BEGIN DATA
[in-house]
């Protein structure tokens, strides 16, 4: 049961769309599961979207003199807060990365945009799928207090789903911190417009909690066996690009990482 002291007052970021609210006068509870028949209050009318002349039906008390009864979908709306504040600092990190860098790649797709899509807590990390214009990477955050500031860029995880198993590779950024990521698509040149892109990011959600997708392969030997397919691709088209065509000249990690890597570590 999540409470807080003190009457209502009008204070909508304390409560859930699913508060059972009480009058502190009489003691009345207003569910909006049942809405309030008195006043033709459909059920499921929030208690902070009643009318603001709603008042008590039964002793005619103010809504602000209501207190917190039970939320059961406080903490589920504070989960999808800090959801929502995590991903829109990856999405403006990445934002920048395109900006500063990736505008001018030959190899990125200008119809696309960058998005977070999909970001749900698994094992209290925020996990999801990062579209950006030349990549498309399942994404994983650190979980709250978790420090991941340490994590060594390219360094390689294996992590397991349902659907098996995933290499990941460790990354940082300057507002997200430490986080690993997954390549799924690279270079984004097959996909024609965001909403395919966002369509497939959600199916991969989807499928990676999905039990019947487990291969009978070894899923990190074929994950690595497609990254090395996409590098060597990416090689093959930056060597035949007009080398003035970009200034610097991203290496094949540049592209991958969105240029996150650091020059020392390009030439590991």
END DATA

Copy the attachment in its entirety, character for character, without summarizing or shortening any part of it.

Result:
[in-house]
């Protein structure tokens, strides 16, 4: 049961769309599961979207003199807060990365945009799928207090789903911190417009909690066996690009990482 002291007052970021609210006068509870028949209050009318002349039906008390009864979908709306504040600092990190860098790649797709899509807590990390214009990477955050500031860029995880198993590779950024990521698509040149892109990011959600997708392969030997397919691709088209065509000249990690890597570590 999540409470807080003190009457209502009008204070909508304390409560859930699913508060059972009480009058502190009489003691009345207003569910909006049942809405309030008195006043033709459909059920499921929030208690902070009643009318603001709603008042008590039964002793005619103010809504602000209501207190917190039970939320059961406080903490589920504070989960999808800090959801929502995590991903829109990856999405403006990445934002920048395109900006500063990736505008001018030959190899990125200008119809696309960058998005977070999909970001749900698994094992209290925020996990999801990062579209950006030349990549498309399942994404994983650190979980709250978790420090991941340490994590060594390219360094390689294996992590397991349902659907098996995933290499990941460790990354940082300057507002997200430490986080690993997954390549799924690279270079984004097959996909024609965001909403395919966002369509497939959600199916991969989807499928990676999905039990019947487990291969009978070894899923990190074929994950690595497609990254090395996409590098060597990416090689093959930056060597035949007009080398003035970009200034610097991203290496094949540049592209991958969105240029996150650091020059020392390009030439590991």